It's hard to look at Land Rover's DC100 Sport concept vehicle on the Los Angeles Auto Show floor and get any immediate sense of a practical ownership experience. It is a luxury-class two-seat convertible SUV.
More precisely it is a concept exercise on what the next Defender might offer in three or four years. And, as is the tradition with most concepts, company officials aren't saying yes and they aren't saying no.
But the drop-top model -- think of a Jeep Wrangler crossed with a Honda Del Sol -- is really a little more than that. It's a declaration of the heritage-steeped Rover brand being bold and brash and independent in its thinking about its future as a business unit of Indian billionaire Ratan Tata.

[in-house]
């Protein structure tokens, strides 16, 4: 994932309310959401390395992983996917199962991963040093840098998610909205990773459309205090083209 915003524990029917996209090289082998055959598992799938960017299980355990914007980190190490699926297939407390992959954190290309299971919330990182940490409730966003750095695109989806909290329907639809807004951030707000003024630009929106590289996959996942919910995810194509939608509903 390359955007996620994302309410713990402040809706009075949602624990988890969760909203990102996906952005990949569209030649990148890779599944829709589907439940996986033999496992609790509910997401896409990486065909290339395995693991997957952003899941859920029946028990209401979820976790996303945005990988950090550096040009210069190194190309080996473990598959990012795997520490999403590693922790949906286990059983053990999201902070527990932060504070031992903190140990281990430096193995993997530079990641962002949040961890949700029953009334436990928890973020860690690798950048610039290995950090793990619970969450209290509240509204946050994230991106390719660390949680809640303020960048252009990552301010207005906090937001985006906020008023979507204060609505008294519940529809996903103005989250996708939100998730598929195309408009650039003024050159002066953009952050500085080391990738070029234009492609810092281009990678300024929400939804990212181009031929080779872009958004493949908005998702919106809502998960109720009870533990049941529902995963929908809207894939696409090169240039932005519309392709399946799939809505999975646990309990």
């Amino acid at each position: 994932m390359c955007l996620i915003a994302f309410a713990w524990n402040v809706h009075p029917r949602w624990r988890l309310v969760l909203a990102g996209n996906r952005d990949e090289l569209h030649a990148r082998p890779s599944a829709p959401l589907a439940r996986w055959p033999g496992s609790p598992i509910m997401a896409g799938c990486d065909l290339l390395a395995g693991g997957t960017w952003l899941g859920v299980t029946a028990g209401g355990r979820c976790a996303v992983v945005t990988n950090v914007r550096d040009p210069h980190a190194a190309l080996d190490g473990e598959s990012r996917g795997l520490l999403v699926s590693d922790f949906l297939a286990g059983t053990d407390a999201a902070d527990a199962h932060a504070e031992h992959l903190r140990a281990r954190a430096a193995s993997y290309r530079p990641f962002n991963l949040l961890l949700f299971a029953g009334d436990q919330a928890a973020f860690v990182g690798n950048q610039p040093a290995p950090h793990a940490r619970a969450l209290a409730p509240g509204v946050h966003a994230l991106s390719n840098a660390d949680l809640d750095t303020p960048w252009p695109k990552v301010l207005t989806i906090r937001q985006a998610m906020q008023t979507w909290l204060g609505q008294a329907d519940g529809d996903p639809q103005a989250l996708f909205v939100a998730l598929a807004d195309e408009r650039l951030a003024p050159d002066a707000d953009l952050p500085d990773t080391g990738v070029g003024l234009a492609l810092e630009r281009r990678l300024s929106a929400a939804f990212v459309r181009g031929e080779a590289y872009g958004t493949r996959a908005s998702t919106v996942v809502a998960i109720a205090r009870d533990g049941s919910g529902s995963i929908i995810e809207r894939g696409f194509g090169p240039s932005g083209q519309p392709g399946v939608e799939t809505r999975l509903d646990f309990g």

Auto brands that slip from independence into the hands of "investors" who are not necessarily car guys tend to have a spotty track record.